British Muslims Sense Post-Bombing Suspicion

The July 2005 London subway bombings, blamed on British-born Muslims, produced an outcry of dismay from the rest of the nation's Muslim community. But many British Muslims feel they are still regarded with suspicion.

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LIANE HANSEN, Host:

Last summer's terror attacks in London have profoundly changed Britain. New concrete and steel barriers surround government buildings and armed police now patrol city streets. The July 7th bombing, called the 7/7 attack, was carried out by a group of young British-born Muslims. Since then, the government has struggled to craft new anti-terror measures and the country is coping with a greater measure of multi-ethnic intolerance. NPR's Deborah Amos reports from London.

(SOUNDBITE OF RAIN)

DEBORAH AMOS: On a rainy Friday afternoon, a bookshop on Brick Lane in East London plays a recording of the Koran on the Muslim day of prayer.

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Unidentified Man #1: In the name of Allah, the beneficent, merciful.

Unidentified Man #2: (Chanting in foreign language)

AMOS: Across the street, more than a thousand worshippers come to say their prayers at the mosque and make their contributions.

Unidentified Man #3: (Foreign language spoken)

(SOUNDBITE OF COINS DROPPED INTO A CONTAINER)

Unidentified Man #4: (Foreign language spoken)

AMOS: This building is a symbol of Britain's history of multiculturalism; once a church, then a synagogue, and for almost 30 years a mosque. Over time, this house of worship catered to waves of immigrants as they settled, prospered and eventually moved on to other neighborhoods. But the latest wave is unprecedented, the largest in Britain's history. The majority of new arrivals are Muslims.

(SOUNDBITE OF SIRENS; PREVIOUS BROADCASTS)

P: It was almost like a bomb going off. It was just a `Boom!' People are sobbing and...

Unidentified Man #6: It's reasonably clear that there had been a series of terrorist attacks in London.

AMOS: When four homegrown militants targeted the London transport system, the country was stunned by radicals born and bred in Britain. The vast majority of British Muslims condemned the attacks, but integration and Islam has moved to the center of a national debate. For Sher Khan, it's been a flashback to earlier times. Born in Britain, his family immigrated from Bangladesh.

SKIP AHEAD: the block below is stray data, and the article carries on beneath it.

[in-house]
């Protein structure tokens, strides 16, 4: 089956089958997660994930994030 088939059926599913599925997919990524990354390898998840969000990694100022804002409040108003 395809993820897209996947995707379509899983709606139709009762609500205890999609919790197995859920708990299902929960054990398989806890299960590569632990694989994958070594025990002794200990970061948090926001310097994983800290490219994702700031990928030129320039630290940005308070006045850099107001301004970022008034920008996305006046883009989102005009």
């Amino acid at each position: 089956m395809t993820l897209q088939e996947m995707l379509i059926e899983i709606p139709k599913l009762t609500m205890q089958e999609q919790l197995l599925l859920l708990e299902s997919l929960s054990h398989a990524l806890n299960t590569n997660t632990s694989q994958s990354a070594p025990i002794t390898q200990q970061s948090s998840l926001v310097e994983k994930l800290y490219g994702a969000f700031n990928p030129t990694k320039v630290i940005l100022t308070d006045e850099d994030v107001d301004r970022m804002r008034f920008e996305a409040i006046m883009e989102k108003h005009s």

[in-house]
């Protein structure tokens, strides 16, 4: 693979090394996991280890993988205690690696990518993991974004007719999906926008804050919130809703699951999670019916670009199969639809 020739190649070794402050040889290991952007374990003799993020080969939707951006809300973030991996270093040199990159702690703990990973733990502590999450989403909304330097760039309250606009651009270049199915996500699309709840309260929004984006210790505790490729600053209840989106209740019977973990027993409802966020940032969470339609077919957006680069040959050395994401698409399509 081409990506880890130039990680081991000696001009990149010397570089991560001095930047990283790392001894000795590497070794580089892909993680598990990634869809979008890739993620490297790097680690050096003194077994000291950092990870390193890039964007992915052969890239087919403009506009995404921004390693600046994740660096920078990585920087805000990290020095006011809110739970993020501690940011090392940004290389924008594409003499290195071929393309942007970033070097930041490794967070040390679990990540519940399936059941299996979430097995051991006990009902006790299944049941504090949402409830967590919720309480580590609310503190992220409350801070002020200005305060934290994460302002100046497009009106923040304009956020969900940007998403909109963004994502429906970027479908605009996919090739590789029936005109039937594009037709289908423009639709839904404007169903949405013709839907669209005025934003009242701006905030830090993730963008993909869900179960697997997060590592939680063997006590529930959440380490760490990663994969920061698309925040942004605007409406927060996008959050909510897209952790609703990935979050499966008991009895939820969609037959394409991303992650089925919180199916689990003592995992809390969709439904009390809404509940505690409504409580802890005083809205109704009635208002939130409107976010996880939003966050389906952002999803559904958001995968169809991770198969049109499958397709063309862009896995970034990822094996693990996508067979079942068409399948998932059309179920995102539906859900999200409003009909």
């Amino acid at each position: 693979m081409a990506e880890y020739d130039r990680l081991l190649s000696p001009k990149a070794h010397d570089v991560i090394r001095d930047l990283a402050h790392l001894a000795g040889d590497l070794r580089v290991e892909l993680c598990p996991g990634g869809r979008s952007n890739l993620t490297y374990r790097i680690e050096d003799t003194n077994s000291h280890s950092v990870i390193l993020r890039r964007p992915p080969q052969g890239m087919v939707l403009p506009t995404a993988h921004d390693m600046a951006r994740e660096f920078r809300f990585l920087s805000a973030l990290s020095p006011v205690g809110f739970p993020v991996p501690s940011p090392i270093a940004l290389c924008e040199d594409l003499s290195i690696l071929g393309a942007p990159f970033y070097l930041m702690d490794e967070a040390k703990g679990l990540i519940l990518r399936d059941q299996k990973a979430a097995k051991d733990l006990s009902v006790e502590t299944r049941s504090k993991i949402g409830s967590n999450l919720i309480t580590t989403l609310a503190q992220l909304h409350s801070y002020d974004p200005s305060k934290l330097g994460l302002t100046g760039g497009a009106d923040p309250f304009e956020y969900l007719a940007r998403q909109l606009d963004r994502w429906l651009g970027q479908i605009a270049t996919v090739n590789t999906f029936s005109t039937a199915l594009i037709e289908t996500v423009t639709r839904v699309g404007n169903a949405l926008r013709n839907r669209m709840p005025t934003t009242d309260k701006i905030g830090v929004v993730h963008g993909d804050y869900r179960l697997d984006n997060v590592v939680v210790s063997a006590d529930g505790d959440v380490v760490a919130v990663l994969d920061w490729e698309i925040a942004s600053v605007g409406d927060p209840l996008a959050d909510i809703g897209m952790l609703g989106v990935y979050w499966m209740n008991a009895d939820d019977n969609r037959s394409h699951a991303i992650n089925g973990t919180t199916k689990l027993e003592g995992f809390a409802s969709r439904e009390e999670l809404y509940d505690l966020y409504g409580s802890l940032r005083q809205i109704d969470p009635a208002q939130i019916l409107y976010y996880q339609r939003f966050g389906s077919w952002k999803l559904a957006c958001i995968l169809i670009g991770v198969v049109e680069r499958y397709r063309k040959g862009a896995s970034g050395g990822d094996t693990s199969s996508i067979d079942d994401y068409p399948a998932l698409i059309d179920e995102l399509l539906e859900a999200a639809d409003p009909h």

SHER KHAN: I remember the days when we used to get brick through our windows. We'd phone up the police and we'd complain, you know, `We need help,' and they would tell us, `Have you thought about going back to your own country?'

AMOS: Khan, who works in a high-tech company in London, is the spokesman for the Muslim Association of Britain.

KHAN: After 9/11--and, of course, now 7/7--some of that fear was something that I experienced again. The flashback of emotion that I felt was something that I found very scary.

(SOUNDBITE OF MUSIC)

AMOS: A merry-go-round in Birmingham, an industrial city since Victorian times; a holiday festival of food and light on the city square as old Britain shares this city with one of the largest Muslim populations in the country. Birmingham has more than 200 mosques. But the city has been a radical recruiting ground among young Muslims alienated from an older generation and outraged by the policies of the British government. Some see the wars in Iraq and Afghanistan as a crusade against Islam.

SELMA YAKUB: I think you have to understand that the amount of anger is very deep.

AMOS: This is what Selma Yakub, a psychologist, hears in that anger.

YAKUB: That we are making a blow for those who are oppressed. We are standing for justice. We are shattering people's complacency over here. It was in the tapes of the suicide bomber himself, saying, `I'm doing this because of what's happened in Afghanistan and Iraq.'

AMOS: Even before the July bombings, some Birmingham Muslims had traveled to the Middle East and been linked to a series of attacks there. But when radicals hit at home, the reaction was different, says Selma Yakub.

YAKUB: There has been genuine shock, outrage, distress about what happened on 7/7. I think you can't be complacent and say, `It won't happen again.' I pray to God it won't happen again.